A chemical analysis of three iron and bronze age ceramic containers suggests that some European babies were sometimes fed with animal milk. The details of the study are published in the journal Nature.
Containers with older “spouts” have already been found in Germany (dating from 7,500 to 6,800 years ago). Some assumed they could be used to feed babies with milk, but others also suggested that they could be used to feed the elderly. Or the infirm. The problem was that small openings in these containers made it very difficult to collect organic residues. Complicated, under these conditions, to establish the true nature of the old liquid poured inside. Three newer, newly discovered artifacts, still in Germany, now confirm that the diets of infants in the iron and bronze age were sometimes supplemented by milk of animal origin.
Two types of milk
Two artifacts from 800 to 450 BC were found in a German cemetery. The third, discovered in a late bronze age German necropolis, dates from about 1200 BCE. All these objects, we learn, were found buried next to children, from a few months to six years old. The big advantage of these containers is that the spouts were much more open, making it easier to take samples for chemical analysis.
This work, signed by researchers from the University of Bristol, found that these organic residues once contained milk of animal origin. Ruminant milk for the first two (cow, sheep or goat, for example). And non-ruminant milk for the third (pig?). These ceramic containers, with their “beak” allowing babies to drink more easily, would be the precursors of modern baby bottles and goblets.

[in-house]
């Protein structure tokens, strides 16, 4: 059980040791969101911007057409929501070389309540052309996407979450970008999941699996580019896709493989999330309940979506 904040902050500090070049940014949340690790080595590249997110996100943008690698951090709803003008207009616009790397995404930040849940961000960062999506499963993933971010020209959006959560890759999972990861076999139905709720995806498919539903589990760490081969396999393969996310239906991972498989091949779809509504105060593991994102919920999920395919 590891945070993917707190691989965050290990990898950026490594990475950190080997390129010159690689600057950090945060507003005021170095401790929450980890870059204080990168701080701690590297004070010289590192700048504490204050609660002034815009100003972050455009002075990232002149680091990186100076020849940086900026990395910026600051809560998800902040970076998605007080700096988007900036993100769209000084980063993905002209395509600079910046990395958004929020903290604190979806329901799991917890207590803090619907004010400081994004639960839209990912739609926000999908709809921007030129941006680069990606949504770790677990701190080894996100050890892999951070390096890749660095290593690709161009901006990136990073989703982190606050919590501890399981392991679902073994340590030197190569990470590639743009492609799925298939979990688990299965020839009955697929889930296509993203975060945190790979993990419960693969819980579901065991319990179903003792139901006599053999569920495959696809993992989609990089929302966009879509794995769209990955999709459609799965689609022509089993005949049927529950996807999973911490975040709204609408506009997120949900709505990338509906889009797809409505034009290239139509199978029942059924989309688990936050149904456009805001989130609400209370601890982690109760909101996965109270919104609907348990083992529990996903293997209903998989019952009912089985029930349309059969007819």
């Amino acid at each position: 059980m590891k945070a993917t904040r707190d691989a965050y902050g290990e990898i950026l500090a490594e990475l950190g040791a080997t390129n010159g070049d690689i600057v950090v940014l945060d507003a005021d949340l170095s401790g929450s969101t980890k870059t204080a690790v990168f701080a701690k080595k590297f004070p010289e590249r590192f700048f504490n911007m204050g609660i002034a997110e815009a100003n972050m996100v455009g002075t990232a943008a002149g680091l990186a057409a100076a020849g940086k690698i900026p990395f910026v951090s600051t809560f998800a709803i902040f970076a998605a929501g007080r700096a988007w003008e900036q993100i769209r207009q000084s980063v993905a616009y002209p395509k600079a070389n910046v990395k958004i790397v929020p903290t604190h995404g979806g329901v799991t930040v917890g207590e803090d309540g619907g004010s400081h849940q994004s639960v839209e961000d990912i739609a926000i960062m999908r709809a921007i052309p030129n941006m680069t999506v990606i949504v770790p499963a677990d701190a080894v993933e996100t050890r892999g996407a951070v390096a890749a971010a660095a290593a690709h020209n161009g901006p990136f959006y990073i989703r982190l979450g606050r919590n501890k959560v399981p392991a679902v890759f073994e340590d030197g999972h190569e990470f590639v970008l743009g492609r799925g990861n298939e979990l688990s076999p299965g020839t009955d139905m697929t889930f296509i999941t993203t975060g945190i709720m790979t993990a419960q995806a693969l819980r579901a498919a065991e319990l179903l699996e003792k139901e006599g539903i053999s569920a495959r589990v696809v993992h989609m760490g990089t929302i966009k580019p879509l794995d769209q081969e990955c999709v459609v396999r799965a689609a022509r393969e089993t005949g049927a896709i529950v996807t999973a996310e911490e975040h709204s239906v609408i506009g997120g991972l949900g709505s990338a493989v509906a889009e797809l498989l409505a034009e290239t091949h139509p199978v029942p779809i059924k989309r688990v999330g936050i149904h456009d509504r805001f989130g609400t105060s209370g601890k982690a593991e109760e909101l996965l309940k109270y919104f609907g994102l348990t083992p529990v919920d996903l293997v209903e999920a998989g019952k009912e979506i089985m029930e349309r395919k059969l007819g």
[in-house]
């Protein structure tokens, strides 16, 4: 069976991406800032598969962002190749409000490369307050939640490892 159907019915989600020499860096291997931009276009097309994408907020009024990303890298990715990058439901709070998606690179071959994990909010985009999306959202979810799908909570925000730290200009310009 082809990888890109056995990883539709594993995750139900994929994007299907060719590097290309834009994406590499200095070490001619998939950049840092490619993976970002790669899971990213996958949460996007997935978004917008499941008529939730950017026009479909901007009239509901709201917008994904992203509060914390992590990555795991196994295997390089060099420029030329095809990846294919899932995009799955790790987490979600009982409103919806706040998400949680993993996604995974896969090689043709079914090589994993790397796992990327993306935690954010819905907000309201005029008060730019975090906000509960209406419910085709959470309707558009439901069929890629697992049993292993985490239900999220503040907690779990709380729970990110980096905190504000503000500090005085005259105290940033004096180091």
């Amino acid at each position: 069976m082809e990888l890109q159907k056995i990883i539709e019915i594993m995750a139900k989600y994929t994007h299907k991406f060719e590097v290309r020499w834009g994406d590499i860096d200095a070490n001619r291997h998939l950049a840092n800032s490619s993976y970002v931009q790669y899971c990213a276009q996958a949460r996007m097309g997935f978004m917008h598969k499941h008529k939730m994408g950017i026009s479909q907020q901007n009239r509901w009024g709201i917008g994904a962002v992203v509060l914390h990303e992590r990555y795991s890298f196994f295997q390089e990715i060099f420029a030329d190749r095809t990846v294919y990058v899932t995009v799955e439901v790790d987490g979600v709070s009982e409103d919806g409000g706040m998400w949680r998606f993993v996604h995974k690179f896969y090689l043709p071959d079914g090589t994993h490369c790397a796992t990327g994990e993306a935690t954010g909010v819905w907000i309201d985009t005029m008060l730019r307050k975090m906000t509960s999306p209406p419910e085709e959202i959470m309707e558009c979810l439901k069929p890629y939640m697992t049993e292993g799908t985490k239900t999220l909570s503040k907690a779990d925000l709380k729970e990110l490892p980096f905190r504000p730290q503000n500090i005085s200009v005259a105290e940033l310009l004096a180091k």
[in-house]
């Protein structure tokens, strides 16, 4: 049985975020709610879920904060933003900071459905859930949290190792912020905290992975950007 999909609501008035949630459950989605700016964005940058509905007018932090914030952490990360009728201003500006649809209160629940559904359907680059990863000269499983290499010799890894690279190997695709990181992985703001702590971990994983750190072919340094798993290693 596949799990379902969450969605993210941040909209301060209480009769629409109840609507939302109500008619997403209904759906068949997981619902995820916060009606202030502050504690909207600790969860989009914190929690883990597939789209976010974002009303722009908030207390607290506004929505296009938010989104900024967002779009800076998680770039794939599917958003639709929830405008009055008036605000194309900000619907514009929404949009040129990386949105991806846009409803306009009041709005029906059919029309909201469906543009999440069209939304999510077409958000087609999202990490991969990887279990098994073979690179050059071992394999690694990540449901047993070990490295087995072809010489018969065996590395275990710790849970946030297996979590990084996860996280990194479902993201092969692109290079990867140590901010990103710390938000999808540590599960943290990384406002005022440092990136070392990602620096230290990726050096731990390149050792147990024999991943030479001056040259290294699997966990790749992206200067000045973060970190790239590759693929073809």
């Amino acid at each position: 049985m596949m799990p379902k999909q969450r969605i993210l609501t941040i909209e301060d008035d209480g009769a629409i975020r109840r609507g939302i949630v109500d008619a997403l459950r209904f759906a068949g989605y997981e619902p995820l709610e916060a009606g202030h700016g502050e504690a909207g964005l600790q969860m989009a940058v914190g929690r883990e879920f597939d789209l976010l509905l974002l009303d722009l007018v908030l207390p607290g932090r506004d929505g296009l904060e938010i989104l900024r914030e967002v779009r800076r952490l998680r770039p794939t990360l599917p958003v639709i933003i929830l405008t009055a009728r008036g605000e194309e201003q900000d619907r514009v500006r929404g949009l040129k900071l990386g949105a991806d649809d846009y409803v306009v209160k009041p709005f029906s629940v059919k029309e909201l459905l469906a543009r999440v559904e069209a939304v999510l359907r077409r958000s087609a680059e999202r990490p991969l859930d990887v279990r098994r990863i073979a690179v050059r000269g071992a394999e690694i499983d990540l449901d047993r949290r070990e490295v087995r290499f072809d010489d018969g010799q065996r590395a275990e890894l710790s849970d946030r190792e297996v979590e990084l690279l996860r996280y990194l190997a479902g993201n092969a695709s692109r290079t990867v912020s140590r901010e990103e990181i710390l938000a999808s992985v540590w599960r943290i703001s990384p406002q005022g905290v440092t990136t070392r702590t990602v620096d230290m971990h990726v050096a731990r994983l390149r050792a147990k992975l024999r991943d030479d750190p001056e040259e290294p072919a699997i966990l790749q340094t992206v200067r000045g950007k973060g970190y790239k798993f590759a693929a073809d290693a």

That humans drink cow’s milk during this period is not a surprise. A study recently revealed that the oldest evidence of animal milk consumption in humans was around 6,000 years ago. This study, on the other hand, is the first to testify to the fact that prehistoric European parents of the iron and bronze age completed the feeding of their infants with milk of non-human origin.
The researchers link this passage to animal milk with the significant population growth that took place at the same time. Many families have moved from a hunter-gatherer lifestyle to a more sedentary lifestyle, mainly through the advent of agriculture and livestock. Easier access to food has boosted birth rates. Which implies shorter intervals between births. It was better to wean babies faster by supplementing their diet with animal milk. Before this period, it was impossible for humans to wean babies at an early age, because of the lack of viable complementary food.
It should also be remembered that animal milk products are not a complete nutritional source for infants. Further research is needed to isolate the degree of impact of this diet change in infants. But to find out, we will have to find coprolites (fossilized excrement).